A News Roundup About Glyphosate Herbicide

By Published On: August 3, 2022Categories: site preparation

Bayer AG, who acquired Monsanto, maker of Roundup herbicide (glyphosate), has announced that it will discontinue offering glyphosate in the residential lawn and garden market beginning in 2023. Glyphosate will continue to be sold in the agricultural market as well as for golf course use, municipal or private parks and grounds, and other specialty applications, such as algae control in ponds.

The move by Bayer is not dictated by the EPA, which continues to support its use, but reflects an internal decision by Bayer to limit legal exposure after a litany of lawsuits, primarily from homeowners.

It should be noted that patent protection on glyphosate expired in 2000 and a number of other companies market residential-use lawn and garden herbicides containing glyphosate. According to the National Pesticide Information Center, there are over 750 products containing glyphosate for sale in the United States.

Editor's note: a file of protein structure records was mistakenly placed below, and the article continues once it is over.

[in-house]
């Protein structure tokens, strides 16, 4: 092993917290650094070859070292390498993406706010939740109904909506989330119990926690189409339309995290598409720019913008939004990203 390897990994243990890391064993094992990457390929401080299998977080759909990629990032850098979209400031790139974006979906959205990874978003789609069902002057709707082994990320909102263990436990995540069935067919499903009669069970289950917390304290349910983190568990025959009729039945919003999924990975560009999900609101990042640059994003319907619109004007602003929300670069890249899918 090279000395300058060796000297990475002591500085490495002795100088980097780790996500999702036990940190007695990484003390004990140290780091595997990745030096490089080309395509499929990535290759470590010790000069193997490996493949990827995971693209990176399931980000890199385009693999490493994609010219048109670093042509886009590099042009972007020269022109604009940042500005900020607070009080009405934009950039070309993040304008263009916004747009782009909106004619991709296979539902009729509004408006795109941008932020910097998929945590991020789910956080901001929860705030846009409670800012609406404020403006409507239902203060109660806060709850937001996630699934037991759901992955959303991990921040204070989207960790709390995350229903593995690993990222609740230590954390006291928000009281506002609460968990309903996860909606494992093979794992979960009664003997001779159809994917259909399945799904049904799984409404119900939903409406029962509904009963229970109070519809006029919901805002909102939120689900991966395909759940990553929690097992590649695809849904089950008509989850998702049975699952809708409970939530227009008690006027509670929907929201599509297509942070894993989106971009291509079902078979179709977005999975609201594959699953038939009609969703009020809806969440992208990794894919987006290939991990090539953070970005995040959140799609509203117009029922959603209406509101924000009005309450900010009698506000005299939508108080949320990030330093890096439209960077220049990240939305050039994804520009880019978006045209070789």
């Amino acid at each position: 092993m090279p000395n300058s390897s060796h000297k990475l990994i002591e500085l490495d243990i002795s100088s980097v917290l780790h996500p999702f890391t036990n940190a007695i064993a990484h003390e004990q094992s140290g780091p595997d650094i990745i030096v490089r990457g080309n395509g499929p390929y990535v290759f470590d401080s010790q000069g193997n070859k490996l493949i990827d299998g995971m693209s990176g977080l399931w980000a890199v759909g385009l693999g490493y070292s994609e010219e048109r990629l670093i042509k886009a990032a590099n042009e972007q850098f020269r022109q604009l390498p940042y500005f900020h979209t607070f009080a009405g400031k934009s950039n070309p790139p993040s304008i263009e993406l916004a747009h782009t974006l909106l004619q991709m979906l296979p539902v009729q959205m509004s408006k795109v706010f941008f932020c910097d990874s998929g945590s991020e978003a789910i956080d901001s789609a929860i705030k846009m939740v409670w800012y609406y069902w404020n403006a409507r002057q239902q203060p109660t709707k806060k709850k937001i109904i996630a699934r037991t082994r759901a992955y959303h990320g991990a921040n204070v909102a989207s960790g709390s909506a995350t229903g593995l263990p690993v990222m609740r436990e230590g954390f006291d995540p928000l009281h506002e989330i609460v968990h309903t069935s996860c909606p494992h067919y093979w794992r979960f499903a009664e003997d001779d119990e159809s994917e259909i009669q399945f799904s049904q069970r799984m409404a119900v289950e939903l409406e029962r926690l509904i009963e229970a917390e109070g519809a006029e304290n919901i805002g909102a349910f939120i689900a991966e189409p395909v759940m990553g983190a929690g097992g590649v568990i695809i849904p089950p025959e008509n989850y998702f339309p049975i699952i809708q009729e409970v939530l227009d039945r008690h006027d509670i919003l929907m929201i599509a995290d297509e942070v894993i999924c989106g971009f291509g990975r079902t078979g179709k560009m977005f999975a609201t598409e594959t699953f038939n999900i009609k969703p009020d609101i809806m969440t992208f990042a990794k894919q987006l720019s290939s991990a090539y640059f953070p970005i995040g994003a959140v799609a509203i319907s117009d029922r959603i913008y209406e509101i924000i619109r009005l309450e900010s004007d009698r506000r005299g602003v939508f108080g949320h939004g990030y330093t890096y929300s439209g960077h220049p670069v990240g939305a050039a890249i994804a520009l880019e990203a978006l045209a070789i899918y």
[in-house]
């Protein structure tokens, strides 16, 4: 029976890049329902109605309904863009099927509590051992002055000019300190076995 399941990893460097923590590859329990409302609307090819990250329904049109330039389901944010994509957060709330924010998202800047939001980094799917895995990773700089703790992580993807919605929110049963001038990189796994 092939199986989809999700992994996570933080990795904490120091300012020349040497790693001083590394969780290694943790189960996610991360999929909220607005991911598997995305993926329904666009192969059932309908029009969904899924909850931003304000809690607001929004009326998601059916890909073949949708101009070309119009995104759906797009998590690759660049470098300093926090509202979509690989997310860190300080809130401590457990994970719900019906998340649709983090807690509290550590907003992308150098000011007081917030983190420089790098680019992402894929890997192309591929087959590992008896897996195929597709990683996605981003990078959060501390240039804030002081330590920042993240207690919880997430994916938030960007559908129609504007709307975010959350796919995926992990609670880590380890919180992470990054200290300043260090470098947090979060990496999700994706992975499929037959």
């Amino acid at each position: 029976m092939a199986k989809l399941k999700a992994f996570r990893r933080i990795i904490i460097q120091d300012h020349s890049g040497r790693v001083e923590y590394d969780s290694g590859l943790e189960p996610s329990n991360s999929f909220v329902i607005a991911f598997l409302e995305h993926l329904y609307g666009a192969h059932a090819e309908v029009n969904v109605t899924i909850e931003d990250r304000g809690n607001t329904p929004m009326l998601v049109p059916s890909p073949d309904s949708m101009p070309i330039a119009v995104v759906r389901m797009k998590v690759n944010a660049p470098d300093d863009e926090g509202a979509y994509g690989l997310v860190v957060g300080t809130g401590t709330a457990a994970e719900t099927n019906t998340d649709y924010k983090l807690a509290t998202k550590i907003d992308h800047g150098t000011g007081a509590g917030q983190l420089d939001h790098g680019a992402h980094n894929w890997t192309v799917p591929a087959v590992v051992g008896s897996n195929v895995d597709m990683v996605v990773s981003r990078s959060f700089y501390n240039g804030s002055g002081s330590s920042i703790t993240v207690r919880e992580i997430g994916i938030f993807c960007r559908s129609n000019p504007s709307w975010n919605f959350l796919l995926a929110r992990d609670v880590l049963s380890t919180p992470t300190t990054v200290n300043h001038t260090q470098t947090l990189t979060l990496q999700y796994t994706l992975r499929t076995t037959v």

Bayer intends to continue marketing the Roundup brand for lawn and garden use in 2023, but with different active ingredients that do not include glyphosate.

What does this mean for prairie restoration projects and other plantings involving native seeds?

Basically, nothing changes. Homeowners and others who are planning small-scale seeding projects can continue to use glyphosate marketed by companies other than Bayer, or can try Bayer’s new formulation of Roundup without glyphosate when it becomes available.

Larger scale seeding projects that are not residential in nature can continue to utilize glyphosate products as before, including Bayer’s original Roundup. These would include restoration projects such as agricultural land set-aside projects, mine-reclamation projects, public lands plantings, golf courses, parks, highway roadsides, etc.

For more information on site preparation and planting native grasses and wildflowers, see our Planting Guide. Also check out these videos on site preparation before and after planting a prairie restoration project in Oklahoma.

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